During this time, she has been an active and accomplished Field Trip docent, leading both the normal field trips and the Save Our Seas trips.
Jill is knowledgeable and willing to help however she can, whenever she can. She brings a positive attitude to each shift and is a wonderful ambassador for our mission of sea turtle and ocean conservation.
Thank you for all you do, Jill!
Mascot Corner: Slow Down!
Fletch here, the lovable and huggable Loggerhead Marinelife Center mascot. I can’t believe summer vacation is over! The 2019-2020 school year in Palm Beach County started on Monday August 12, 2019. Please, SLOW DOWN and watch out for children going to and from school.
Back to School Means Sharing the Road:
- Obey the speed limit in all school zones.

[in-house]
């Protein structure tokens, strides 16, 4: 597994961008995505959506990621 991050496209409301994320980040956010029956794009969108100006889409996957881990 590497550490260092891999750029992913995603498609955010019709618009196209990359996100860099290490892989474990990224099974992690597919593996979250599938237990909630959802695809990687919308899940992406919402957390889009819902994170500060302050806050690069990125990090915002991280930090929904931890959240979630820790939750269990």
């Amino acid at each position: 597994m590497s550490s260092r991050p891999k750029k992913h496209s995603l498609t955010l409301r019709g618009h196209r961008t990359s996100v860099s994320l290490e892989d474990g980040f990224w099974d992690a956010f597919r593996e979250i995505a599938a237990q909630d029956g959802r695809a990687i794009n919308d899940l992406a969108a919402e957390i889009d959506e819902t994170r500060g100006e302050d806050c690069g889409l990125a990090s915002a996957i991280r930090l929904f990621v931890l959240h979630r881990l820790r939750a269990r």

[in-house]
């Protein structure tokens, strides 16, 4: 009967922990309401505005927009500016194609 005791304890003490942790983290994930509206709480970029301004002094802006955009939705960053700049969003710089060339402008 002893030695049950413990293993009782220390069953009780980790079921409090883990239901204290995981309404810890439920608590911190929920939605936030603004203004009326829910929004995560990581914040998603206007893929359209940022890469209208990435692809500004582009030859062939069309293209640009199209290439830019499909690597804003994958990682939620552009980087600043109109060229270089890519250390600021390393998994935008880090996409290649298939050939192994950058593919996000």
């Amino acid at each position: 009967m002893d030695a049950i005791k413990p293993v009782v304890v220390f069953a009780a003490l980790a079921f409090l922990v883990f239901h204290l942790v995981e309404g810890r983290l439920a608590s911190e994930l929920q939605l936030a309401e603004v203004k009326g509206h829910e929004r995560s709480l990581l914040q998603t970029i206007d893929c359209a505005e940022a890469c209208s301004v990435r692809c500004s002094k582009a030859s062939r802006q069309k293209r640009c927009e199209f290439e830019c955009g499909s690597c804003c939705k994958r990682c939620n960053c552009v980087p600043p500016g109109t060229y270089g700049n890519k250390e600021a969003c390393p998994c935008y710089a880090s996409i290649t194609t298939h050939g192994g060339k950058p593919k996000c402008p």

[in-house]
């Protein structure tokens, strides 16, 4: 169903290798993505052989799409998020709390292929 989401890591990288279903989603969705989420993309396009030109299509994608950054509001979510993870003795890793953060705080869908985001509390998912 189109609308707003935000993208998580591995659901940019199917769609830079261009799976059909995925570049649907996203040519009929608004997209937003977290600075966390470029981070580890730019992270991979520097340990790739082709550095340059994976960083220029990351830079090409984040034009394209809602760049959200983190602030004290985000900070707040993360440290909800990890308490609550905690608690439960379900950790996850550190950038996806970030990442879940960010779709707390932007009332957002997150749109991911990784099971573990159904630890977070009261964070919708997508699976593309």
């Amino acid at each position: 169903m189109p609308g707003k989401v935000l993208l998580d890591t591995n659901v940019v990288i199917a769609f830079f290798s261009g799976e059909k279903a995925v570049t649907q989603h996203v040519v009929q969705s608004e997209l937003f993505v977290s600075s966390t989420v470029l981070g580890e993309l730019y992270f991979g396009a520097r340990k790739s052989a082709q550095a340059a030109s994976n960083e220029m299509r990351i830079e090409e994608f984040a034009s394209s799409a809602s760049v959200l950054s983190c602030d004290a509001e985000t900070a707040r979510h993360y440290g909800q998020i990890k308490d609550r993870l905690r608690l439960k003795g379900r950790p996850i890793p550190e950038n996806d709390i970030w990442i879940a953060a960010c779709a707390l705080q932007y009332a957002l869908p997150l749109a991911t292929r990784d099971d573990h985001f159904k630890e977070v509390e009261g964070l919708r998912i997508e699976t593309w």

- When the school zone flashers are blinking, SLOW DOWN! Always stop and yield to children crossing in the crosswalk or intersection.
- Stop for a school patrol officer or crossing guard holding up a stop sign.
- Don’t block school crosswalks when stopped at a red light or waiting to make a turn. This action forces children to go around you and puts them in the path of moving traffic.
- Take extra care to look out for children in school zones, bus stops, school parking lots, and in all residential areas.
- Children on bicycles can be unpredictable and can make sudden changes in direction. Be especially careful when children are present in school zones and residential areas.
- When the yellow or red lights are flashing and the stop arm is extended, traffic must stop for a school bus.
- When a school bus is stopped to load or unload children, never pass the bus from either direction, if you’re on an undivided road.